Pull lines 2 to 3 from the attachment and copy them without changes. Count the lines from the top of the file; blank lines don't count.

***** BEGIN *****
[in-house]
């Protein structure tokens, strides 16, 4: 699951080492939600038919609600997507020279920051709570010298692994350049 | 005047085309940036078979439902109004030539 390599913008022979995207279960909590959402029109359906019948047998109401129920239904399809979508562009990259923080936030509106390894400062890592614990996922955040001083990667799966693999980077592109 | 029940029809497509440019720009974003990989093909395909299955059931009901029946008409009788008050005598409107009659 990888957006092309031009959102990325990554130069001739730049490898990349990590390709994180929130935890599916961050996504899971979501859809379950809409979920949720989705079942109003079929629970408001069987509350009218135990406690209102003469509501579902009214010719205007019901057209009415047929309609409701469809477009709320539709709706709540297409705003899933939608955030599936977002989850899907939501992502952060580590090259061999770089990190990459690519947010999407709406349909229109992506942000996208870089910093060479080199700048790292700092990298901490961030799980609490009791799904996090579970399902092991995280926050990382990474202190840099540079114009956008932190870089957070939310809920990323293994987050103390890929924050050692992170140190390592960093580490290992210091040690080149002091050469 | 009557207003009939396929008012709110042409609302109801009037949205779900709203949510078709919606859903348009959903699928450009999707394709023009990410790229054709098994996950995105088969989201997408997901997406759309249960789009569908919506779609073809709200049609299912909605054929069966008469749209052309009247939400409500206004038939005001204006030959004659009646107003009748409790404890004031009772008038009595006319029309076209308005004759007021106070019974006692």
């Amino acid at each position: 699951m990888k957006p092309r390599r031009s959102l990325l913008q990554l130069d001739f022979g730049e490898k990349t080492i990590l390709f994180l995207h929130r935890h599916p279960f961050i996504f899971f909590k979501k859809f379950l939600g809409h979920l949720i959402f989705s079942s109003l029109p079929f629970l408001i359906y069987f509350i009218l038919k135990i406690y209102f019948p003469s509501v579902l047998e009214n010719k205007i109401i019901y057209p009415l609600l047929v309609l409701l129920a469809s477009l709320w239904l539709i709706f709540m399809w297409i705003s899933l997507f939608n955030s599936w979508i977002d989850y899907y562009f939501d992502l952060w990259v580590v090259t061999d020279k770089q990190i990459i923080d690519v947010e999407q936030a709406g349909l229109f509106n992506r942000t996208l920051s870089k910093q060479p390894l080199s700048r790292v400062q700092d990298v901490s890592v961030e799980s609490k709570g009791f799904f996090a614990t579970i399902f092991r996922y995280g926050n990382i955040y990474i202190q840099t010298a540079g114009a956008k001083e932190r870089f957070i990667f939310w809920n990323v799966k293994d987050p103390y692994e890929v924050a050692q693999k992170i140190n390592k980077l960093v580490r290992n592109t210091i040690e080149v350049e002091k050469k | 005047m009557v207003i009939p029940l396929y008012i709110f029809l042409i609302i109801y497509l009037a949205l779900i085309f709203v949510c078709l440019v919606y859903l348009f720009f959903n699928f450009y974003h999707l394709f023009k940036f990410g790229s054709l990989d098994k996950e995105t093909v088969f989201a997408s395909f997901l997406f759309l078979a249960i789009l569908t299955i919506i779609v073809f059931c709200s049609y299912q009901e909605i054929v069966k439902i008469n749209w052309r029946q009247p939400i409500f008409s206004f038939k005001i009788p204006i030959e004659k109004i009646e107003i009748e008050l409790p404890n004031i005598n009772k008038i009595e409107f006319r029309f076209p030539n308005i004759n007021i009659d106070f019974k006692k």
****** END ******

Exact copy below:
């Protein structure tokens, strides 16, 4: 699951080492939600038919609600997507020279920051709570010298692994350049 | 005047085309940036078979439902109004030539 390599913008022979995207279960909590959402029109359906019948047998109401129920239904399809979508562009990259923080936030509106390894400062890592614990996922955040001083990667799966693999980077592109 | 029940029809497509440019720009974003990989093909395909299955059931009901029946008409009788008050005598409107009659 990888957006092309031009959102990325990554130069001739730049490898990349990590390709994180929130935890599916961050996504899971979501859809379950809409979920949720989705079942109003079929629970408001069987509350009218135990406690209102003469509501579902009214010719205007019901057209009415047929309609409701469809477009709320539709709706709540297409705003899933939608955030599936977002989850899907939501992502952060580590090259061999770089990190990459690519947010999407709406349909229109992506942000996208870089910093060479080199700048790292700092990298901490961030799980609490009791799904996090579970399902092991995280926050990382990474202190840099540079114009956008932190870089957070939310809920990323293994987050103390890929924050050692992170140190390592960093580490290992210091040690080149002091050469 | 009557207003009939396929008012709110042409609302109801009037949205779900709203949510078709919606859903348009959903699928450009999707394709023009990410790229054709098994996950995105088969989201997408997901997406759309249960789009569908919506779609073809709200049609299912909605054929069966008469749209052309009247939400409500206004038939005001204006030959004659009646107003009748409790404890004031009772008038009595006319029309076209308005004759007021106070019974006692």
């Amino acid at each position: 699951m990888k957006p092309r390599r031009s959102l990325l913008q990554l130069d001739f022979g730049e490898k990349t080492i990590l390709f994180l995207h929130r935890h599916p279960f961050i996504f899971f909590k979501k859809f379950l939600g809409h979920l949720i959402f989705s079942s109003l029109p079929f629970l408001i359906y069987f509350i009218l038919k135990i406690y209102f019948p003469s509501v579902l047998e009214n010719k205007i109401i019901y057209p009415l609600l047929v309609l409701l129920a469809s477009l709320w239904l539709i709706f709540m399809w297409i705003s899933l997507f939608n955030s599936w979508i977002d989850y899907y562009f939501d992502l952060w990259v580590v090259t061999d020279k770089q990190i990459i923080d690519v947010e999407q936030a709406g349909l229109f509106n992506r942000t996208l920051s870089k910093q060479p390894l080199s700048r790292v400062q700092d990298v901490s890592v961030e799980s609490k709570g009791f799904f996090a614990t579970i399902f092991r996922y995280g926050n990382i955040y990474i202190q840099t010298a540079g114009a956008k001083e932190r870089f957070i990667f939310w809920n990323v799966k293994d987050p103390y692994e890929v924050a050692q693999k992170i140190n390592k980077l960093v580490r290992n592109t210091i040690e080149v350049e002091k050469k | 005047m009557v207003i009939p029940l396929y008012i709110f029809l042409i609302i109801y497509l009037a949205l779900i085309f709203v949510c078709l440019v919606y859903l348009f720009f959903n699928f450009y974003h999707l394709f023009k940036f990410g790229s054709l990989d098994k996950e995105t093909v088969f989201a997408s395909f997901l997406f759309l078979a249960i789009l569908t299955i919506i779609v073809f059931c709200s049609y299912q009901e909605i054929v069966k439902i008469n749209w052309r029946q009247p939400i409500f008409s206004f038939k005001i009788p204006i030959e004659k109004i009646e107003i009748e008050l409790p404890n004031i005598n009772k008038i009595e409107f006319r029309f076209p030539n308005i004759n007021i009659d106070f019974k006692k």